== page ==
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LTO file size mismatch in Finder

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Joe Procopio
LTO file size mismatch in Finder
on Dec 9, 2014 at 8:30:26 pm

when I copy 31GB to LTO-5 with LTFS Formatting, and get info on the tape after it's copied, it shows that only 21GB are used on the tape...

The folder size matches...the available space in the finder window looks to be accurate....

so if I copy 1TB to the drive, according to the example stated above, it will show 1/3 used on the tape when I get info on the tape...

anyway to get an accurate reading when getting info? or do i suck it up and do the math so I don't stuff the tape?

Mac OSX 10.7.5, MacPro, SAS connected Quantum LTO-6 external drive


any words of wisdom?

Joe Procopio
Broadway Video, NYC
AVID/Premiere/FCP editor/engineer


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Joe Procopio
Re: LTO file size mismatch in Finder
on Dec 9, 2014 at 9:02:14 pm

When I look at an LTO-6 tape, the finder show less than what should be available....

if my calculations are correct...I have copied 1774 GB to an LTO-6 tape (that totals 2560 GB), and should have 786 GB left...but my available space in the finder window shows 678 GB left. did I forget to carry a 1, or dot an i somewhere?

Joe Procopio
Broadway Video, NYC
AVID/Premiere/FCP editor/engineer


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Tom Goldberg
Re: LTO file size mismatch in Finder
on Dec 11, 2014 at 7:45:52 pm
Last Edited By Tom Goldberg on Dec 12, 2014 at 2:59:20 am

There are many reasons why space remaining on LTO tapes may not add up the way you think:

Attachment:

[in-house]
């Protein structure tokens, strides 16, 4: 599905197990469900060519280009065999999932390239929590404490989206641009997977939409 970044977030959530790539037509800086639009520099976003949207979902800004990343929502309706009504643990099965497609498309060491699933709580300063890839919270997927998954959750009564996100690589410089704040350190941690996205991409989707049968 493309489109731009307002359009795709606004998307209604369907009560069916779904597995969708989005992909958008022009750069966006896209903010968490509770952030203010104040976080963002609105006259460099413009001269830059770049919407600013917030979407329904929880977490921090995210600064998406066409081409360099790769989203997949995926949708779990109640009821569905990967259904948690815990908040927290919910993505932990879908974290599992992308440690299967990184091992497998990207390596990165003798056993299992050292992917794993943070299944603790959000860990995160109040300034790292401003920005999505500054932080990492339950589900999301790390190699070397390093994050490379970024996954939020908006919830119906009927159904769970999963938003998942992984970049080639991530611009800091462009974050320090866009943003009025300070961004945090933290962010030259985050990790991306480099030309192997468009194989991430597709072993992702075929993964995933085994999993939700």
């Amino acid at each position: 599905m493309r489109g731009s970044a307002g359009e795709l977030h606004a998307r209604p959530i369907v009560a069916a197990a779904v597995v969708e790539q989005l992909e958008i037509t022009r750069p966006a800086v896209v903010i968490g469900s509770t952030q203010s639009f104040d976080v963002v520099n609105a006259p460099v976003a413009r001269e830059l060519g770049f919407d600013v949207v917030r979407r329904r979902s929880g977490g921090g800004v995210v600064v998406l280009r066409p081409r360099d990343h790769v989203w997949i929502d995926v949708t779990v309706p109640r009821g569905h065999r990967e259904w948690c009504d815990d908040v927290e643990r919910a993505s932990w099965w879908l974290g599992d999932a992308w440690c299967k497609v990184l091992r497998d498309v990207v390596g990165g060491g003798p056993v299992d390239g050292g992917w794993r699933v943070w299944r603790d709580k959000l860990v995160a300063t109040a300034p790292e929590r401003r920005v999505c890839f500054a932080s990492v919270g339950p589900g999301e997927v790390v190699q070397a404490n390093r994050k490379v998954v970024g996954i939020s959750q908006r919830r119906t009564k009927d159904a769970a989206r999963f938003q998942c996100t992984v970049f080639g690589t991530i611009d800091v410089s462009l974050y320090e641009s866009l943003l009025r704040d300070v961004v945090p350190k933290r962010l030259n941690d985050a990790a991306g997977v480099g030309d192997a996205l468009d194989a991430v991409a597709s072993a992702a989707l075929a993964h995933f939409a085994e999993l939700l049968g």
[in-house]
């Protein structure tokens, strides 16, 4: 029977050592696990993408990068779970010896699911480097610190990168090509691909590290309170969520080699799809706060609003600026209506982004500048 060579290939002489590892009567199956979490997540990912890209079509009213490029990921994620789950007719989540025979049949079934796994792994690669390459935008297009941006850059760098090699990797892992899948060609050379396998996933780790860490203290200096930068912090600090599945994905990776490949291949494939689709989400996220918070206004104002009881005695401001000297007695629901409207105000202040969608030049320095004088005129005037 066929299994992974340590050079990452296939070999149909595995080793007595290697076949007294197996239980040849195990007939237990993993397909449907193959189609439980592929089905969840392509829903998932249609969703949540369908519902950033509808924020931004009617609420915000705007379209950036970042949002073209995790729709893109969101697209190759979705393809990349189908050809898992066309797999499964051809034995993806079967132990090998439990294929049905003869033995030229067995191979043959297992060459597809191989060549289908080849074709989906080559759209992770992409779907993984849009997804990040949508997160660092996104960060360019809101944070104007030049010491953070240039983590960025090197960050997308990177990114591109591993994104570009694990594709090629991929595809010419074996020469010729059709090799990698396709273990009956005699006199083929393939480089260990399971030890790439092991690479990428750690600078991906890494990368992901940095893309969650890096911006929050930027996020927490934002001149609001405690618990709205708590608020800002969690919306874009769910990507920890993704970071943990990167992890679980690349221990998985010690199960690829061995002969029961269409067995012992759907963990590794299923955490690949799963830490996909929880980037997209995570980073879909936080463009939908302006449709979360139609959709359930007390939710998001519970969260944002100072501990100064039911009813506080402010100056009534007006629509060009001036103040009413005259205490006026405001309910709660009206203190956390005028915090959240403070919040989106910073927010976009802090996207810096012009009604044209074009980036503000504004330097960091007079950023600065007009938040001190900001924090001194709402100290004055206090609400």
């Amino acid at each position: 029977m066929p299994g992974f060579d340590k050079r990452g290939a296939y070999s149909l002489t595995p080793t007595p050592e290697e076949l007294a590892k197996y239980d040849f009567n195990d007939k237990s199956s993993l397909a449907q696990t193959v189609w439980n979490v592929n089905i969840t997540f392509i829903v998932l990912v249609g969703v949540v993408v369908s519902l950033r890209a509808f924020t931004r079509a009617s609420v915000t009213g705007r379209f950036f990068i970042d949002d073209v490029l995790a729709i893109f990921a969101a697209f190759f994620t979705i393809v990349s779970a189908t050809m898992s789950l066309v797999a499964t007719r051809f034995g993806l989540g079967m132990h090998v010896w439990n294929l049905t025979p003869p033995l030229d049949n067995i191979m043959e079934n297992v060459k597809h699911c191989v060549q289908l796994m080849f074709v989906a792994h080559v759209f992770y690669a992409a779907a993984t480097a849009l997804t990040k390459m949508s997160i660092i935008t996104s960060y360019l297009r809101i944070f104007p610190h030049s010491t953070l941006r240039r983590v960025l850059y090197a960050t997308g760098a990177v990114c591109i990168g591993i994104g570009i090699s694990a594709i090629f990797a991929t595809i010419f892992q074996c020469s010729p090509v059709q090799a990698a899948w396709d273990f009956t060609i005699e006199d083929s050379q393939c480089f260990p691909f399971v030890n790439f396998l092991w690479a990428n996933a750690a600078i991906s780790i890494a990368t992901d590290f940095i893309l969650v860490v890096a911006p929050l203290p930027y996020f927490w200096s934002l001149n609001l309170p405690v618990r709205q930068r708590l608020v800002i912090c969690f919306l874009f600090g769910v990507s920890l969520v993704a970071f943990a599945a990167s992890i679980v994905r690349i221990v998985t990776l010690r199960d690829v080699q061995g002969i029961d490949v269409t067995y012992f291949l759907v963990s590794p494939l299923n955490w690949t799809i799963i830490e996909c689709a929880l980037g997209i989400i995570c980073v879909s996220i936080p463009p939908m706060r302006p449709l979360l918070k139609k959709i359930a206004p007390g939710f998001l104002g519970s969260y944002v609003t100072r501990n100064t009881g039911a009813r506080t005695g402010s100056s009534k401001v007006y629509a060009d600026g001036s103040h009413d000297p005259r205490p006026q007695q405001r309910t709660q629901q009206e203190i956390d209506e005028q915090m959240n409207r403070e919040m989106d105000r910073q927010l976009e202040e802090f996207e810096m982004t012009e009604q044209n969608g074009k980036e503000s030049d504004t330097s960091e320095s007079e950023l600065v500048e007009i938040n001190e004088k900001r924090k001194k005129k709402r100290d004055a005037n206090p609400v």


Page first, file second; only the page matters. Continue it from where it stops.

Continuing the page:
The reason for the biggest amount of lost space I've seen is a result of the fact that LTO drives always do read-verified-writes at the hardware level. This means that, if a block of data did not get written properly, the tape drive will mark it as bad and rewrite the data. As tapes get old and as heads get worn or dirty, this happens more and more to the point where marked bad blocks can take up more room than the data itself. This will even happen to some extent on new drives and new tapes (more with some brands than others).

LTO tape drives all come with a built-in hardware lossless compression engine and will save an unpredictable amount of space depending upon the data. Since your case shows lost space, this is not likely to have been a big factor but will always impact to some extent the exact amount of tape space taken by any data set.

LTFS partitions each tape to keep a space for its file system (where it puts the index files). All LTO tapes are written in a serpentine manner, and LTO-5 tapes have a total of 80 tracks -- 40 going from the beginning to the end and another 40 going back from the end to the beginning. The index partition is one track down plus one track back, so it is 2/80ths of the tape's capacity or 1500GB/40 = 37.5 GB. The partition also uses another track down and back as a “guard band,” leaving 1500 - (37.5 *2) = 1425 GB useable space remaining. With LTO-6, it is 136 tracks with 2500GB capacity which works out to about the same overhead leaving 2425 GB capacity.

The size of the index will vary with the number of files but it will always be relatively small. The index is written to both the index partition and the data partition for redundancy so will take up some space. Note that each time you add to an LTFS volume, it creates a new index file and the old index files also all still reside on tape, thus many write sessions will use more space for these indices than a tape filled in one session.

Also, be aware that Macs do not represent data using the same numbers as Windows or Linux (and LTFS). A gigabyte, or GB, is now defined as 1,000 bytes cubed, or 1,000,000,000 bytes. A gibibyte, or GiB, is equal to 1024 bytes cubed, or 1,073,741,824 bytes - Mac OSX is using the decimal representation while the rest of the computing world is still using the base2 version.

LTO is very robust - if you archived without errors, the chances are extremely high (one in 10^17th) that your data is all there. The only way to know for sure however is to restore every file and compare checksums.

Tom Goldberg
TGCS
30201 Rainbow Hill Rd.
Evergreen, CO 80439
mailto:tomgoldberg@gmail.com
http://tomgoldberg.net




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Tim Jones
Re: LTO file size mismatch in Finder
on Dec 11, 2014 at 7:58:58 pm